By Santino Sini
Music carried through the halls of St. John’s Baptist Church, “The Mighty Fortress,” on Hartridge Street in Savannah, as the sun went down on Feb. 4. A grand piano on stage downstairs, separated from the band upstairs, played a familiar tune, Bob Marley’s “One Love.”
The chorus room upstairs held a small group of students. The metallic crash of cymbals, the low drone of a bassoon, the sound of saxophones and trumpets, the voices of violins and violas, and the running beat of a stand-up bass and snare drum gave way to a burst of laughter.
There was a hush and a pause, then the one, two, three of the conductor before it all began again.
The church’s pews were then empty, but on Feb. 11, they will be filled with an audience ready for a show.
Select students of The Still-Waters Youth Sinfo-Nia of Metropolitan Atlanta will join with youth musicians from Savannah middle and high schools for a concert at the church. Approximately 100 students will be attending.
David E. Robinson, III, the maestro of the Atlanta group, will lead as conductor.
“Savannah already has so much culture,” said Robinson, “we want to channel this culture into the youth orchestra, to progress the culture among black students in Savannah.”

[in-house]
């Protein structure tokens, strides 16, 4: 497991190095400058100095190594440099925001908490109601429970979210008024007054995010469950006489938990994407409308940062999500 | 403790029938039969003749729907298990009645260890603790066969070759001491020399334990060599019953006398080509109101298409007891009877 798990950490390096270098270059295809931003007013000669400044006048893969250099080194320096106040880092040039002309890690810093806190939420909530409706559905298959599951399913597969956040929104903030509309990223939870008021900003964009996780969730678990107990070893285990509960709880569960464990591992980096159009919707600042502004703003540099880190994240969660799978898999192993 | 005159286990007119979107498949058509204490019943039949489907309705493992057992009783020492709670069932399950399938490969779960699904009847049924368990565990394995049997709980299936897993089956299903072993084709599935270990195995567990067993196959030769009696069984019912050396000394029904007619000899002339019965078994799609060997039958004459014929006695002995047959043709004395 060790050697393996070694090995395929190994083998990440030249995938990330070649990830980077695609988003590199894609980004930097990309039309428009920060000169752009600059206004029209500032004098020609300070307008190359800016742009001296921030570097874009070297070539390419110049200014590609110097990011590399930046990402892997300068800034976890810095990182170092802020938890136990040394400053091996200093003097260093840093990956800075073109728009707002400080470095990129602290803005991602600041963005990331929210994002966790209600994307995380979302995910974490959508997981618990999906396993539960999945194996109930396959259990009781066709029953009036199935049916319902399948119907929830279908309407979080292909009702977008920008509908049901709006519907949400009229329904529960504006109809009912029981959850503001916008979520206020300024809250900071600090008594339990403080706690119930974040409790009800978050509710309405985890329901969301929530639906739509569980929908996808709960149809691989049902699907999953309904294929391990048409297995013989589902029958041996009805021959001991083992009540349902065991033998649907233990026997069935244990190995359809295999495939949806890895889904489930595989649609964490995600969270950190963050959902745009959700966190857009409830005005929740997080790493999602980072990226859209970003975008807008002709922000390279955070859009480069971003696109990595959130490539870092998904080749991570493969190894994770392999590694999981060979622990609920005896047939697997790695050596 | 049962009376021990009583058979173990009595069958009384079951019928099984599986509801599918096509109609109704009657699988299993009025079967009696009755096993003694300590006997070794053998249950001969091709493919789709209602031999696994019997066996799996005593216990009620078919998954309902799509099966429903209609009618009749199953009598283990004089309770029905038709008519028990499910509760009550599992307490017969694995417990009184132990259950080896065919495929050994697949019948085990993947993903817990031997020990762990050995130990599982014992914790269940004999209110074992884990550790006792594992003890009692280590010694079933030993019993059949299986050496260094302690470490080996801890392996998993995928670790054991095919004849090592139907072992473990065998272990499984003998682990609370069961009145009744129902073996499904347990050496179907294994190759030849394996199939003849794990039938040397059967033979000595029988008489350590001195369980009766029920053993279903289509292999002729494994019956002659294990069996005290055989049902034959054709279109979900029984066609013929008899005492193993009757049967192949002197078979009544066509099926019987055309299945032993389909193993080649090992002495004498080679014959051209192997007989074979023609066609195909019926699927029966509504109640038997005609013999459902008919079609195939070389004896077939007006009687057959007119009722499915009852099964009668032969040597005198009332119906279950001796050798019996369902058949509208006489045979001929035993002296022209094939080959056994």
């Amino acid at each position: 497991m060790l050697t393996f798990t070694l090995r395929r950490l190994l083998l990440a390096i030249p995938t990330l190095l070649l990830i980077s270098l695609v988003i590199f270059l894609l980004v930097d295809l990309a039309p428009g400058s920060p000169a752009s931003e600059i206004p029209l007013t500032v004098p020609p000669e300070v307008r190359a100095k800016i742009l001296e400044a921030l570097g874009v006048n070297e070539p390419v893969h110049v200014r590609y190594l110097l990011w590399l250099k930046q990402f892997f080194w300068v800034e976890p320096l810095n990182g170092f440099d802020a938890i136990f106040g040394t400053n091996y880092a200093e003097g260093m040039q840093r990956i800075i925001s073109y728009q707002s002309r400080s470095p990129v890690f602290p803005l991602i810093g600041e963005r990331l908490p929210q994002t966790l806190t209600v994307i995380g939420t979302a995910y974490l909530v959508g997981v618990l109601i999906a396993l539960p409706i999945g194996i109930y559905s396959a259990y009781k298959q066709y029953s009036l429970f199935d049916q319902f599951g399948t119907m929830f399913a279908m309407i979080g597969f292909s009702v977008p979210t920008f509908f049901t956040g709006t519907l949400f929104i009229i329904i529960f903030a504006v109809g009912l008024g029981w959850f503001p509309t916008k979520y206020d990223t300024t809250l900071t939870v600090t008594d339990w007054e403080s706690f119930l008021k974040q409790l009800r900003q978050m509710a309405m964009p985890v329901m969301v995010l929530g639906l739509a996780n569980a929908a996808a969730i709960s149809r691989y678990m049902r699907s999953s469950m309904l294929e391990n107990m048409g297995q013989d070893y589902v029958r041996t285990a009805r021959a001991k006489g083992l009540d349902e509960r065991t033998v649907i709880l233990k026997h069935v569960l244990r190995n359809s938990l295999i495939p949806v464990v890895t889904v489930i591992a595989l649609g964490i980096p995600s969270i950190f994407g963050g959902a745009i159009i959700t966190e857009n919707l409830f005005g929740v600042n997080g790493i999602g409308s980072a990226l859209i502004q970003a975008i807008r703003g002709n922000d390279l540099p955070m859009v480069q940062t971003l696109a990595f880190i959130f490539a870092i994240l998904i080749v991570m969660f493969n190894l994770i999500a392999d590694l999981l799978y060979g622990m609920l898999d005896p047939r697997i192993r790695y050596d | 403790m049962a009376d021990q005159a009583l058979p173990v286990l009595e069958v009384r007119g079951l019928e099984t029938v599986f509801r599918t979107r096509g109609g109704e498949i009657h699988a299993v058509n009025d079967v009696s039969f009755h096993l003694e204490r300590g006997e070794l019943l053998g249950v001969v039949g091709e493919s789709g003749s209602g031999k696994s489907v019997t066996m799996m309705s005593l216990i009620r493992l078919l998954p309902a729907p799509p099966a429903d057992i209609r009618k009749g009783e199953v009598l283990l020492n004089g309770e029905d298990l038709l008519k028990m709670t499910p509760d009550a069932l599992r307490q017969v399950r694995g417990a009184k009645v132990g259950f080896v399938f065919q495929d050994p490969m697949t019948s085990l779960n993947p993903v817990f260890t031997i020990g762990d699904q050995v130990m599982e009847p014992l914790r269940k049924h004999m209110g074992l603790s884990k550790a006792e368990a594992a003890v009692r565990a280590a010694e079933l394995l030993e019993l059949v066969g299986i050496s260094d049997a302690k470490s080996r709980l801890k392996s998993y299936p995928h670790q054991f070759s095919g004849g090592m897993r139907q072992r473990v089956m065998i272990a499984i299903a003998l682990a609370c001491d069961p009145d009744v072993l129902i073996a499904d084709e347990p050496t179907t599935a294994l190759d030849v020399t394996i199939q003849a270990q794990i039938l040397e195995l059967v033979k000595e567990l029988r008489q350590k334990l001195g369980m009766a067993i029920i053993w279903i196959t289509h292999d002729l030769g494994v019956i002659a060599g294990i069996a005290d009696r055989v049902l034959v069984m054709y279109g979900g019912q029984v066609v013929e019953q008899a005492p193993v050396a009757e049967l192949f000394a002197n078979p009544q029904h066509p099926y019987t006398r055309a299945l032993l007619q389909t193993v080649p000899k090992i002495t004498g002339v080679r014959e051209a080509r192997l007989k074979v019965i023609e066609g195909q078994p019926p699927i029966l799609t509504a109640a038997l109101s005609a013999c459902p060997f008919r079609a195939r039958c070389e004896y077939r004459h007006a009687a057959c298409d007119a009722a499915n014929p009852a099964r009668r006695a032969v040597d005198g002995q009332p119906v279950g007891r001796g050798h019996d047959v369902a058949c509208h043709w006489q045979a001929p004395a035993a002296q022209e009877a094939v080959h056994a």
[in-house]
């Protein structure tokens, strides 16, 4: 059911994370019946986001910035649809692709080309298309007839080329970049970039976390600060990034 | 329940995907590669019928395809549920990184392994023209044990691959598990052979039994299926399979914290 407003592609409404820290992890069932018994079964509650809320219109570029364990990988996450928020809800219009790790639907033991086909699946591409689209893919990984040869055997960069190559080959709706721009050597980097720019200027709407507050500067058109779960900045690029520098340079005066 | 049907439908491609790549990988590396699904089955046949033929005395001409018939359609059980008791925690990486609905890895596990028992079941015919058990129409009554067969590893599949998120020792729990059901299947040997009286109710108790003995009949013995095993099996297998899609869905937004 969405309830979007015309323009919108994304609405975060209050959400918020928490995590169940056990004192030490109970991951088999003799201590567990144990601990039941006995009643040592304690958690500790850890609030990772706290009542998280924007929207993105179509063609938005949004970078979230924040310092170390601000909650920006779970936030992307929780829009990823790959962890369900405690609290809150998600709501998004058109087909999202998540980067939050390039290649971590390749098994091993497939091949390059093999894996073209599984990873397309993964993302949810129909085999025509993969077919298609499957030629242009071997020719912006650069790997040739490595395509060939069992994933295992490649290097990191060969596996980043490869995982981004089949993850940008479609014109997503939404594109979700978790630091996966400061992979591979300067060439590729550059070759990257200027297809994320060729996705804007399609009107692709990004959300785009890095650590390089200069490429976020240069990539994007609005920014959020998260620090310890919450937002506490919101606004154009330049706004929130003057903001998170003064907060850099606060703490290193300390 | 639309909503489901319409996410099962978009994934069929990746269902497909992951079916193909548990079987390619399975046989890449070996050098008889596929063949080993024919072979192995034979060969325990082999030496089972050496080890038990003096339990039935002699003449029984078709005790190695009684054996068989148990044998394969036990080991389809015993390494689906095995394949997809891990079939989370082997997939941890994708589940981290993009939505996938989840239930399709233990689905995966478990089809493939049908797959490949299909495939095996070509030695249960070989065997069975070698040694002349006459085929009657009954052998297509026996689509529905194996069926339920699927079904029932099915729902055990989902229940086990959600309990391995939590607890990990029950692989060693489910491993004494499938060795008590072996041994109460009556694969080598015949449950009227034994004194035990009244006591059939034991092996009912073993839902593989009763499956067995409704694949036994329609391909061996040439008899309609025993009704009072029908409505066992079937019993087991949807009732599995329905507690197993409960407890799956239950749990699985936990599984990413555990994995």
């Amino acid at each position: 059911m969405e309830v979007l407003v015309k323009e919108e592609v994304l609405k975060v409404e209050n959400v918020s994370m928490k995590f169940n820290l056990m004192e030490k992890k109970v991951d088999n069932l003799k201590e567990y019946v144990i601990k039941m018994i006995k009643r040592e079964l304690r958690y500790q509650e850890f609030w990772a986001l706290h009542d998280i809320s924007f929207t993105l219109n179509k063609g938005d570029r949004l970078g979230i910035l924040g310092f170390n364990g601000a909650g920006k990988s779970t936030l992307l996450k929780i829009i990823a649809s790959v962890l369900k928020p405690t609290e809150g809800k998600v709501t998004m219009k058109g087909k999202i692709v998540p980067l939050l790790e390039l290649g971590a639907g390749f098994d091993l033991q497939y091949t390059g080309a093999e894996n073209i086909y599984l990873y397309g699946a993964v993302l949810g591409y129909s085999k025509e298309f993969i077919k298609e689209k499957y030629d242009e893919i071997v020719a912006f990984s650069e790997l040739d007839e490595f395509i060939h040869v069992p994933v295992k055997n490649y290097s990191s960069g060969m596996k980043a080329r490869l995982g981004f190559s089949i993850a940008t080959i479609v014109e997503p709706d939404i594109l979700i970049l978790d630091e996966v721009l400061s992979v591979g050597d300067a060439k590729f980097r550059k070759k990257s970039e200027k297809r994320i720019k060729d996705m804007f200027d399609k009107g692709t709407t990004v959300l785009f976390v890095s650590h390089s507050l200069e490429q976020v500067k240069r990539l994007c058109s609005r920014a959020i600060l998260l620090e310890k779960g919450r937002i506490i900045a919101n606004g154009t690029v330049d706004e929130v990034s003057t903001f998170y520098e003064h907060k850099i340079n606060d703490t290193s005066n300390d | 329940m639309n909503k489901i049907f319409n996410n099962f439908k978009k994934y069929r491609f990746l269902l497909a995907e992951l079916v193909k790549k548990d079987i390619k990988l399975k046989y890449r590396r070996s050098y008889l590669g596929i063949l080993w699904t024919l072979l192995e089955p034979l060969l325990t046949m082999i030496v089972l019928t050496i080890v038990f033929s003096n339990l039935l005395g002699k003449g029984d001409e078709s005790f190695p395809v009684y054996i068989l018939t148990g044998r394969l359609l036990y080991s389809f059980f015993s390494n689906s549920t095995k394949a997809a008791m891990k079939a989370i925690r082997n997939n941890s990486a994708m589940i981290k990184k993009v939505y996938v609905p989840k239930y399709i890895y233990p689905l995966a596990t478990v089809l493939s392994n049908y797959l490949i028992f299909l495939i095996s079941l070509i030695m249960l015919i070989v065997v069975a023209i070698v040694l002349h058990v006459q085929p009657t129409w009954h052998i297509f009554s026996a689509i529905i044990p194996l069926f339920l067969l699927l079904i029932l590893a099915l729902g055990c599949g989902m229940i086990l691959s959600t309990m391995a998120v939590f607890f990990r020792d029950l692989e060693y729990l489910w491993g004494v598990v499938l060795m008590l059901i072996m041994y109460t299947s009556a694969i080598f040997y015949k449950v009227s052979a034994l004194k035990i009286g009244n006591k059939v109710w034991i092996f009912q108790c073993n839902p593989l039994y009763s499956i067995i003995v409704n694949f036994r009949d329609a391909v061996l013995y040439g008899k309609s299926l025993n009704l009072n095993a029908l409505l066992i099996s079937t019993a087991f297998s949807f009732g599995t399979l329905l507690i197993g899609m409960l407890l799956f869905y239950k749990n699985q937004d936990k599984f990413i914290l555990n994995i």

Though Robinson will lead the show on the Feb. 11, Kenyatta Tucker, first-year band director at Sol C. Johnson High School, led the group at the Feb. 4 rehearsal.
“Not all of these students will play on Feb. 11, but for many who are, it will be their first time playing with a full orchestra,” said Tucker.
Tucker says the arrangements will encompass different types of popular music, from R&B, to disco and pop, to jazz and blues, along with classical components. “Most songs will be recognized by the audience,” said Tucker. Michael Jackson’s “Thriller” is a notable mention on the list.
Sponsors of New and Talented Artists(SONATA), a Savannah music organization that enrolls many of the students involved, is presenting the event along with The Still-Waters Youth Sinfo-Nia of Metropolitan Atlanta.
For the concert, SONATA received a grant for $4,822 from The Savannah Department of Cultural Affairs’ Weave-a-Dream initiative.
Weave-a-Dream allows grants of up to $5,000 to programs that positively engage the Savannah youth with culture.
Students of Bravo Music Company, another Savannah youth music program, will also be attending.
All of the students will meet together for the first time at a workshop before the concert on Feb. 11. The workshop will run from 10 a.m. to 3 p.m.
The concert will begin at 4 p.m. and run until 6 p.m. There will be three groups of students playing, beginner, intermediate and advanced. Admission is free to the public.Contact Santino Sini.